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Identifying the thread that placed the lock

 
Douglas Kent
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Wanted to get the collective wisdom on the approach I'm using to identify the thread that placed the lock. The directions state that if a thread attempts to unlock a record that it did not lock, then the unlock call should do nothing.
I've got a Vector of :
private class LockStruct {
Thread threadThatHasLock;
} // the initial reference is owned by Data and
// instantiated at Data construction
Then, in the "lock" method, keep a record of which thread placed the lock. I'm using RMI, with a server that starts up 10 servant threads to handle requests. The "lock" method is in the Data object, and is called by the public modify method in Data.
LockStruct lockRec = new LockStruct();
lockRec.threadThatHasLock = Thread.currentThread();
Then, on unlock, the following:
LockStruct Lstr = (LockStruct)lockVec.get(record);
if (Lstr.threadThatHasLock != Thread.currentThread()) {
return;
}
I believe this will work....but any thoughts would be appreciated.
 
vladimir levin
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I don't think you should count on the fact that RMI will use the
same thread to unlock your record as it did to lock it. The
RMI spec does not make any such guarantees, and your code
should therefore not make any such assumption.
Just my 2 cents
Vlad
 
kamal kant
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Originally posted by Douglas Kent:
I'm using RMI, with a server that starts up 10 servant threads to handle requests.


how could you be able to start exactly 10 threads to survice requests. i made my rmi server by extending unicatremoteobject. is there any other way exist to do that. because by extending unicastremoteobject the control for server services is not in our hand . have you written rmi server from scratch. if this is the case then really you have done a great job. can you please give me some hints about your rmi server. my scjd specs told me that i have to implement a multithreaded server. but i am unable to understand that in extending unicastremoteobject how can server get notifid when a client made any request to it by calling any of the data method. i think this way of implementing rmi server is from some higher level thats why i am unable to access all these low level information.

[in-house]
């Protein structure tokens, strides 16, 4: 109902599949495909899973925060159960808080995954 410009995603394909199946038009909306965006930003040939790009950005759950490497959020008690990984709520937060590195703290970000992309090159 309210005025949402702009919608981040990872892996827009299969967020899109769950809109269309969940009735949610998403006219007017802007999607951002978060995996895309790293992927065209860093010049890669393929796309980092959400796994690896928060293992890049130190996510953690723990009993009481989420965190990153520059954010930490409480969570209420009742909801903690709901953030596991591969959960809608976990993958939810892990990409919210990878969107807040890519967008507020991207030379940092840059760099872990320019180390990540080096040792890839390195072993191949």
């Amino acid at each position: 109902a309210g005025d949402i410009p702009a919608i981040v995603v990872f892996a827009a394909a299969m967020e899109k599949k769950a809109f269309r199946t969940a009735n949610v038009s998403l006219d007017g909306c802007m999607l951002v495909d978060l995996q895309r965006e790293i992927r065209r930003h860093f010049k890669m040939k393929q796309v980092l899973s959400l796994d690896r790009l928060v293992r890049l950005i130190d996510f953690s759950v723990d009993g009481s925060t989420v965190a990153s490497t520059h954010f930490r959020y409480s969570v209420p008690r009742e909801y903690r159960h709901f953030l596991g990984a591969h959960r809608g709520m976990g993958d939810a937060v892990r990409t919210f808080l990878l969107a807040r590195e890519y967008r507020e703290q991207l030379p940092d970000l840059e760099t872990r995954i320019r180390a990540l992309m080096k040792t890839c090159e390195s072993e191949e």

Douglas Kent
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Kamal,
I am simply starting up 10 servants like so:
/*
* create the 10 instances
*/
DataRMIimpl DataRef1 = new DataRMIimpl(args[0]);
DataRMIimpl DataRef2 = new DataRMIimpl(args[0]);
DataRMIimpl DataRef3 = new DataRMIimpl(args[0]);
DataRMIimpl DataRef4 = new DataRMIimpl(args[0]);
DataRMIimpl DataRef5 = new DataRMIimpl(args[0]);
DataRMIimpl DataRef6 = new DataRMIimpl(args[0]);
DataRMIimpl DataRef7 = new DataRMIimpl(args[0]);
DataRMIimpl DataRef8 = new DataRMIimpl(args[0]);
DataRMIimpl DataRef9 = new DataRMIimpl(args[0]);
DataRMIimpl DataRef10 = new DataRMIimpl(args[0]);
/*
* and bind to the registry
*/
Naming.rebind("Data", DataRef1);
Naming.rebind("Data", DataRef2);
Naming.rebind("Data", DataRef3);
Naming.rebind("Data", DataRef4);
Naming.rebind("Data", DataRef5);
Naming.rebind("Data", DataRef6);
Naming.rebind("Data", DataRef7);
Naming.rebind("Data", DataRef8);
Naming.rebind("Data", DataRef9);
Naming.rebind("Data", DataRef10);